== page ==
Adult Congenital Heart Disease (ACHD)

Children born with congenital heart disease are living longer, healthier lives than ever before. The Centers for Disease Control and Prevention estimates that close to 1.4 million people in the U.S. have adult congenital heart disease (ACHD). These adults require special ongoing care.

The specialists at Norton Children’s Heart Institute, affiliated with the UofL School of Medicine, are your partner for ACHD care for a lifetime. The Society of Thoracic Surgeons has rated Norton Children’s Heart Institute’s pediatric heart care among the best in the region.

Our team is skilled in caring for your congenital heart condition and how it affects you as an adult.

What Is ACHD?

Congenital heart disease refers to an issue with the heart’s structure and function that is present at birth. Adults also can have congenital heart disease, from a structural issue that was not found earlier in life to conditions related to the continued care of the original heart lesion. Children with congenital heart disease continue to need care as they grow older and throughout adulthood.

Even if you had successful treatment as a child, symptoms related to the original heart condition can occur later in life. New issues related to congenital heart disease also can appear. Your cardiologist will work with you to decide how often you should get care for your condition.

At Norton Children’s Heart Institute:

  • We provide you with all the heart care you need in one place for life. We provide comprehensive heart care for children and adults with congenital heart disease. You’ll also find extensive collaboration with specialists across the Norton Healthcare system to make sure you have a seamless health care experience.
  • We provide you with the care, education and support you need as you age with your condition. We want you to experience the best health possible from your childhood years to your golden years.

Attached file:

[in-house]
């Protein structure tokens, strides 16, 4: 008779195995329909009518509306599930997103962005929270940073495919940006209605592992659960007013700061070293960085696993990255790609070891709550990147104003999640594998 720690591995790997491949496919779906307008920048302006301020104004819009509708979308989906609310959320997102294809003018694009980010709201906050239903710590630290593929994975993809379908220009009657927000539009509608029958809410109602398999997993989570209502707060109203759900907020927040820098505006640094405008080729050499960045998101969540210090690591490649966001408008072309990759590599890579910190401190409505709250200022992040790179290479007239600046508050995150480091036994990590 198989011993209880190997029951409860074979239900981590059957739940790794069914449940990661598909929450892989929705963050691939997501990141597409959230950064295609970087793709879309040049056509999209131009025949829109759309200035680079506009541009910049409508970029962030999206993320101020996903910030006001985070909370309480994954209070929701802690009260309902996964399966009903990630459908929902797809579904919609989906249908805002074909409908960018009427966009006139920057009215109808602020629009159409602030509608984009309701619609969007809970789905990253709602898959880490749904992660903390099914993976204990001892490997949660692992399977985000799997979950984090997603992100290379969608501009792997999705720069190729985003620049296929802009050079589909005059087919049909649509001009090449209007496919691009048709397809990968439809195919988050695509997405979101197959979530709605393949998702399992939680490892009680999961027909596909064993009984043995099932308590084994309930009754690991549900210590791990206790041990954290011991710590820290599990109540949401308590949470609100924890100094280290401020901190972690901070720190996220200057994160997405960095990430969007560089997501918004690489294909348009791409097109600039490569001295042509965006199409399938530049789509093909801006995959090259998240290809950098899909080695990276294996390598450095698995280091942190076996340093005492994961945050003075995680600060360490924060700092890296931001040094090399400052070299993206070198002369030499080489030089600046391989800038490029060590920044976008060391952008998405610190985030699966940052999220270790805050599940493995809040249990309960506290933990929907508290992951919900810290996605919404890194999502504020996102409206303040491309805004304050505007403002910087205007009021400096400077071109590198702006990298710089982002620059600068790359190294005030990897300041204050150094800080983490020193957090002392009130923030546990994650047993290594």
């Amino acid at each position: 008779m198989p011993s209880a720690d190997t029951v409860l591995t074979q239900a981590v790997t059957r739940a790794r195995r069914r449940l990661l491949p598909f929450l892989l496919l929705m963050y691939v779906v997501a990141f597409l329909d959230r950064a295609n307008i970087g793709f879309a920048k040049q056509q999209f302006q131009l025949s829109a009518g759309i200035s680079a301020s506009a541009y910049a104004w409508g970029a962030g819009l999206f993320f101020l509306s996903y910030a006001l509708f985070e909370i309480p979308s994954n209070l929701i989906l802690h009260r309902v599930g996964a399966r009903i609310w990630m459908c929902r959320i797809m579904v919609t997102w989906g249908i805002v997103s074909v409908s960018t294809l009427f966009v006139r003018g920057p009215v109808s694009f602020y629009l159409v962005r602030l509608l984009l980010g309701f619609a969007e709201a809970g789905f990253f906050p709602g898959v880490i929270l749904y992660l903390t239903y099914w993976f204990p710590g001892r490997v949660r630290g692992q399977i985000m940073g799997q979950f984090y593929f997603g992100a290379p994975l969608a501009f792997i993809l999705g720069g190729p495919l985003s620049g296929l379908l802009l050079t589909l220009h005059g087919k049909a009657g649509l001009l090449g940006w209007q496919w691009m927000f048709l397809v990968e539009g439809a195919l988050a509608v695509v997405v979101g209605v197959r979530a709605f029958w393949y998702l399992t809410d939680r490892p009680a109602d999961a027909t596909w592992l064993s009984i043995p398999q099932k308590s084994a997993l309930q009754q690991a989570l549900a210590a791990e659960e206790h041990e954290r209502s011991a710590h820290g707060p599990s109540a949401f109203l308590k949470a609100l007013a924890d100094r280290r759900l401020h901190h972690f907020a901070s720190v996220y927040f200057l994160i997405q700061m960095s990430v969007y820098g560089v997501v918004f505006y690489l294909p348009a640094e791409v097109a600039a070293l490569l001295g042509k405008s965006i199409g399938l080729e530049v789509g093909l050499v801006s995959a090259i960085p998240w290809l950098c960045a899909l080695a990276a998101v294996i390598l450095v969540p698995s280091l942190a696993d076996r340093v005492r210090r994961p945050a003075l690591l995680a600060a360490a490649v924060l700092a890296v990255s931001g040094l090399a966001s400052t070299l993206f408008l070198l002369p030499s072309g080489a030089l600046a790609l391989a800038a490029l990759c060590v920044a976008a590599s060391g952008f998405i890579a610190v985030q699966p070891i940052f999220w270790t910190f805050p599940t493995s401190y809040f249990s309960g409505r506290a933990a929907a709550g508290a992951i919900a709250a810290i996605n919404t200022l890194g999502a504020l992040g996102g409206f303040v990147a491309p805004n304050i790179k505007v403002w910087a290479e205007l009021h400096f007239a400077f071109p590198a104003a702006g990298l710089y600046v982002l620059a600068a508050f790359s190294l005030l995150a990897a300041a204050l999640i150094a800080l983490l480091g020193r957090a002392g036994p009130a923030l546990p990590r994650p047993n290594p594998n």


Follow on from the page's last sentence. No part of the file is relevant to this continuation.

Symptoms of Congenital Heart Disease Complications in Adults

Some congenital heart defects cause no signs or symptoms. For some people, signs or symptoms occur later in life. They can reappear years after treatment for a heart defect.

Common congenital heart disease symptoms you might have as an adult include:

  • A blue tint to the skin, lips and fingernails (cyanosis)
  • Tiring easily
  • Irregular heart rhythms (arrhythmias)
  • Shortness of breath
  • Swelling of body tissue or organs (edema)

For some adults with congenital heart disease, the initial heart defect can recur or worsen with age. Issues in the heart that were not serious enough to repair as a child can get worse over time and need care later. Complications from childhood surgeries can cause issues as a person ages as well, such as scar tissue or an irregular heartbeat.

Environmental and genetic risk factors can play a role in who develops a congenital heart defect, including:

  • German measles (rubella): If a woman had rubella while pregnant, it may have affected the child’s heart development.
  • Diabetes: Mothers with Type 1 or Type 2 diabetes may have children with heart issues. Gestational diabetes generally does not increase congenital heart disease risk.
  • Family history: Congenital heart disease appears to run in families and is associated with many genetic syndromes. For instance, children with Down syndrome often have heart defects. Genetic testing can detect Down syndrome and other disorders during a baby’s development.
  • Lifestyle choices: Drinking alcohol and smoking while pregnant can increase the risk of a baby developing heart defects.
  • Medications: Taking certain medicines while pregnant can cause congenital heart and other birth defects, including medicines to treat acne or lithium to treat bipolar disorder.

Diagnosing Adult Congenital Heart Disease

A cardiologist will examine you to determine whether any current health issues are related to your congenital heart disease. Your Norton Children’s Heart Institute cardiologist may run several tests and other procedures, including:

  • Cardiac MRI (magnetic resonance imaging): This test uses radio waves, magnets and a computer to form 3D pictures of the heart. These pictures can show structural issues (such as an enlarged ventricle).
  • Chest X-ray: This shows pictures of the heart and lungs, and can show an enlarged heart and extra blood flow or fluid in the lungs. This test can show how heart failure is progressing.
  • Echocardiogram: This test uses sound waves (ultrasound) to produce images of the heart and blood vessels’ structures on a screen. It can show the structure and function of the heart. Norton Children’s Heart Institute has 28 tele-echo locations throughout Kentucky and Southern Indiana.